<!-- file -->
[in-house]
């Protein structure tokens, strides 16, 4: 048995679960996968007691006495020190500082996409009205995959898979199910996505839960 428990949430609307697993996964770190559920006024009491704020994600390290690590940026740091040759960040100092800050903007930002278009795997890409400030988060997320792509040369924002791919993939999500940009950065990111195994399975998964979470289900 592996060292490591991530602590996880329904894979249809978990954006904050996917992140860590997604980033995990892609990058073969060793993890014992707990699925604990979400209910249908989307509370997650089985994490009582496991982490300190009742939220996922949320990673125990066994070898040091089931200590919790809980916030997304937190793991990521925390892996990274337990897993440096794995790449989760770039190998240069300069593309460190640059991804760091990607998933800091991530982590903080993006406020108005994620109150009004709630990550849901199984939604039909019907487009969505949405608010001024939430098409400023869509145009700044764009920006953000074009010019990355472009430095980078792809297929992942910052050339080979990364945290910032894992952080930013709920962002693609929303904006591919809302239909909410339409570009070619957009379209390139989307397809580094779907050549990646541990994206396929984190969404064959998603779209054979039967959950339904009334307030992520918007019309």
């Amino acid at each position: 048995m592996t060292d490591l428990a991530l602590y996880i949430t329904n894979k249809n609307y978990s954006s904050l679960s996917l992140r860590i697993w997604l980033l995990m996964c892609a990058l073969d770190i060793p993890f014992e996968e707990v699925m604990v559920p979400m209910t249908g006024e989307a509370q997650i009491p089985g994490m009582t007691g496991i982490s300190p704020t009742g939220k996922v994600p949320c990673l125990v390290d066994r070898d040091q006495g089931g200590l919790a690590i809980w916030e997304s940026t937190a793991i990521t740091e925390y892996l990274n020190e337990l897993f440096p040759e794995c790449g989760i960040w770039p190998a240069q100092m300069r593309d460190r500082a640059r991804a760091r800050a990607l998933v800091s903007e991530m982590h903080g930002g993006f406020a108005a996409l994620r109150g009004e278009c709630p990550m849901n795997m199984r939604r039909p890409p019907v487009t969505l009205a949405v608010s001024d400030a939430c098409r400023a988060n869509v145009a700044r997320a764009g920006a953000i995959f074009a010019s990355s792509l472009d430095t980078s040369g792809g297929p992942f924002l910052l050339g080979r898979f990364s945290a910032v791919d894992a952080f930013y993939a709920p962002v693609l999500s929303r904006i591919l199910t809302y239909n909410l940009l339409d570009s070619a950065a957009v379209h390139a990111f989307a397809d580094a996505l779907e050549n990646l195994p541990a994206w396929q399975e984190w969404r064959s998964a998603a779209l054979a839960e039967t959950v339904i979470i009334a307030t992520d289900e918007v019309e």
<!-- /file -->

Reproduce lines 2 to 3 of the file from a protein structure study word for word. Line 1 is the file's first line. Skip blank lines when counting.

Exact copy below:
């Protein structure tokens, strides 16, 4: 048995679960996968007691006495020190500082996409009205995959898979199910996505839960 428990949430609307697993996964770190559920006024009491704020994600390290690590940026740091040759960040100092800050903007930002278009795997890409400030988060997320792509040369924002791919993939999500940009950065990111195994399975998964979470289900 592996060292490591991530602590996880329904894979249809978990954006904050996917992140860590997604980033995990892609990058073969060793993890014992707990699925604990979400209910249908989307509370997650089985994490009582496991982490300190009742939220996922949320990673125990066994070898040091089931200590919790809980916030997304937190793991990521925390892996990274337990897993440096794995790449989760770039190998240069300069593309460190640059991804760091990607998933800091991530982590903080993006406020108005994620109150009004709630990550849901199984939604039909019907487009969505949405608010001024939430098409400023869509145009700044764009920006953000074009010019990355472009430095980078792809297929992942910052050339080979990364945290910032894992952080930013709920962002693609929303904006591919809302239909909410339409570009070619957009379209390139989307397809580094779907050549990646541990994206396929984190969404064959998603779209054979039967959950339904009334307030992520918007019309």
């Amino acid at each position: 048995m592996t060292d490591l428990a991530l602590y996880i949430t329904n894979k249809n609307y978990s954006s904050l679960s996917l992140r860590i697993w997604l980033l995990m996964c892609a990058l073969d770190i060793p993890f014992e996968e707990v699925m604990v559920p979400m209910t249908g006024e989307a509370q997650i009491p089985g994490m009582t007691g496991i982490s300190p704020t009742g939220k996922v994600p949320c990673l125990v390290d066994r070898d040091q006495g089931g200590l919790a690590i809980w916030e997304s940026t937190a793991i990521t740091e925390y892996l990274n020190e337990l897993f440096p040759e794995c790449g989760i960040w770039p190998a240069q100092m300069r593309d460190r500082a640059r991804a760091r800050a990607l998933v800091s903007e991530m982590h903080g930002g993006f406020a108005a996409l994620r109150g009004e278009c709630p990550m849901n795997m199984r939604r039909p890409p019907v487009t969505l009205a949405v608010s001024d400030a939430c098409r400023a988060n869509v145009a700044r997320a764009g920006a953000i995959f074009a010019s990355s792509l472009d430095t980078s040369g792809g297929p992942f924002l910052l050339g080979r898979f990364s945290a910032v791919d894992a952080f930013y993939a709920p962002v693609l999500s929303r904006i591919l199910t809302y239909n909410l940009l339409d570009s070619a950065a957009v379209h390139a990111f989307a397809d580094a996505l779907e050549n990646l195994p541990a994206w396929q399975e984190w969404r064959s998964a998603a779209l054979a839960e039967t959950v339904i979470i009334a307030t992520d289900e918007v019309e």